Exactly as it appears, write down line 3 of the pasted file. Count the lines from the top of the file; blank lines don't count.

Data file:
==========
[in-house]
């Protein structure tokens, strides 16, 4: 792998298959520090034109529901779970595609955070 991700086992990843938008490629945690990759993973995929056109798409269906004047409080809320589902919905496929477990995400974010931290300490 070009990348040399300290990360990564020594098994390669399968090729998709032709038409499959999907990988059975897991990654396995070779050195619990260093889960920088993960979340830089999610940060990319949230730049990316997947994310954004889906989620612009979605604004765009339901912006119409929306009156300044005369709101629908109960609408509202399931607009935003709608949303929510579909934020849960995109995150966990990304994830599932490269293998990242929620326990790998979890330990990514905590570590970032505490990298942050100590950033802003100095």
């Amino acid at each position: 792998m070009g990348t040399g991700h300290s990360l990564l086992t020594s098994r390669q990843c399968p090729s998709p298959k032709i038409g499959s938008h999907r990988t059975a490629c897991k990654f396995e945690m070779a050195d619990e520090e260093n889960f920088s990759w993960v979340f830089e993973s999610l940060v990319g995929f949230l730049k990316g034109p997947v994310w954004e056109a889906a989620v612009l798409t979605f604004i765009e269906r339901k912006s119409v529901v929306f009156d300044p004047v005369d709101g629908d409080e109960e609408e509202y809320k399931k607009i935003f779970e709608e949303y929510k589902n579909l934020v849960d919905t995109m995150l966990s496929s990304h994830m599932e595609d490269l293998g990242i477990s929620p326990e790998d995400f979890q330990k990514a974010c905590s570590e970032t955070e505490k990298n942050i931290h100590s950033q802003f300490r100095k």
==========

């Amino acid at each position: 792998m070009g990348t040399g991700h300290s990360l990564l086992t020594s098994r390669q990843c399968p090729s998709p298959k032709i038409g499959s938008h999907r990988t059975a490629c897991k990654f396995e945690m070779a050195d619990e520090e260093n889960f920088s990759w993960v979340f830089e993973s999610l940060v990319g995929f949230l730049k990316g034109p997947v994310w954004e056109a889906a989620v612009l798409t979605f604004i765009e269906r339901k912006s119409v529901v929306f009156d300044p004047v005369d709101g629908d409080e109960e609408e509202y809320k399931k607009i935003f779970e709608e949303y929510k589902n579909l934020v849960d919905t995109m995150l966990s496929s990304h994830m599932e595609d490269l293998g990242i477990s929620p326990e790998d995400f979890q330990k990514a974010c905590s570590e970032t955070e505490k990298n942050i931290h100590s950033q802003f300490r100095k």